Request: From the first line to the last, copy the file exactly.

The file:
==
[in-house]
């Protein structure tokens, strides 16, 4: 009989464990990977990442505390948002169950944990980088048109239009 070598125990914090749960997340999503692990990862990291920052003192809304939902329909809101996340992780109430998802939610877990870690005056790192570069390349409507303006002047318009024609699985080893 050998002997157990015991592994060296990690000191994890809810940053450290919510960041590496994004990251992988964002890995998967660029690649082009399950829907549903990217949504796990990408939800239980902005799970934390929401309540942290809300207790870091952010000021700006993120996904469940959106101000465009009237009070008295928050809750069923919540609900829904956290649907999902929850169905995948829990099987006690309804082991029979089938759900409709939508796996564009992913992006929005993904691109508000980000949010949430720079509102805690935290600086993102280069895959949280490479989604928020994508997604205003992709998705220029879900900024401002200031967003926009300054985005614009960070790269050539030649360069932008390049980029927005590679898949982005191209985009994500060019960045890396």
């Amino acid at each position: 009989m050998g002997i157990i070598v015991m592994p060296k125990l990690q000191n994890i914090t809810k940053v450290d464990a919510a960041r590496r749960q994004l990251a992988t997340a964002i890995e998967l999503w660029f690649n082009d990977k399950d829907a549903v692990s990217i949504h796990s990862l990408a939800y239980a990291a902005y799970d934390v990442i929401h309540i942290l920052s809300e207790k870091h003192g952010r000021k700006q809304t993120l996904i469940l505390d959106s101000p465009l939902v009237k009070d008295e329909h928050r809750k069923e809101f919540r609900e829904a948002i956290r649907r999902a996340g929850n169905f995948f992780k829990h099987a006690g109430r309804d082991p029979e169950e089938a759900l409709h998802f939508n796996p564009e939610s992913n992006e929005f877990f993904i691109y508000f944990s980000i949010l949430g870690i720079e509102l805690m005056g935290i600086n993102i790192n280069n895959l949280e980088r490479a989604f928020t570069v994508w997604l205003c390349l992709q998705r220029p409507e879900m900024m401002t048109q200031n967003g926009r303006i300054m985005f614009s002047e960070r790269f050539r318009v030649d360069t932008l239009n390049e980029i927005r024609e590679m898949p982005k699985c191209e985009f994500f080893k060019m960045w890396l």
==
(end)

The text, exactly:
[in-house]
């Protein structure tokens, strides 16, 4: 009989464990990977990442505390948002169950944990980088048109239009 070598125990914090749960997340999503692990990862990291920052003192809304939902329909809101996340992780109430998802939610877990870690005056790192570069390349409507303006002047318009024609699985080893 050998002997157990015991592994060296990690000191994890809810940053450290919510960041590496994004990251992988964002890995998967660029690649082009399950829907549903990217949504796990990408939800239980902005799970934390929401309540942290809300207790870091952010000021700006993120996904469940959106101000465009009237009070008295928050809750069923919540609900829904956290649907999902929850169905995948829990099987006690309804082991029979089938759900409709939508796996564009992913992006929005993904691109508000980000949010949430720079509102805690935290600086993102280069895959949280490479989604928020994508997604205003992709998705220029879900900024401002200031967003926009300054985005614009960070790269050539030649360069932008390049980029927005590679898949982005191209985009994500060019960045890396």
């Amino acid at each position: 009989m050998g002997i157990i070598v015991m592994p060296k125990l990690q000191n994890i914090t809810k940053v450290d464990a919510a960041r590496r749960q994004l990251a992988t997340a964002i890995e998967l999503w660029f690649n082009d990977k399950d829907a549903v692990s990217i949504h796990s990862l990408a939800y239980a990291a902005y799970d934390v990442i929401h309540i942290l920052s809300e207790k870091h003192g952010r000021k700006q809304t993120l996904i469940l505390d959106s101000p465009l939902v009237k009070d008295e329909h928050r809750k069923e809101f919540r609900e829904a948002i956290r649907r999902a996340g929850n169905f995948f992780k829990h099987a006690g109430r309804d082991p029979e169950e089938a759900l409709h998802f939508n796996p564009e939610s992913n992006e929005f877990f993904i691109y508000f944990s980000i949010l949430g870690i720079e509102l805690m005056g935290i600086n993102i790192n280069n895959l949280e980088r490479a989604f928020t570069v994508w997604l205003c390349l992709q998705r220029p409507e879900m900024m401002t048109q200031n967003g926009r303006i300054m985005f614009s002047e960070r790269f050539r318009v030649d360069t932008l239009n390049e980029i927005r024609e590679m898949p982005k699985c191209e985009f994500f080893k060019m960045w890396l």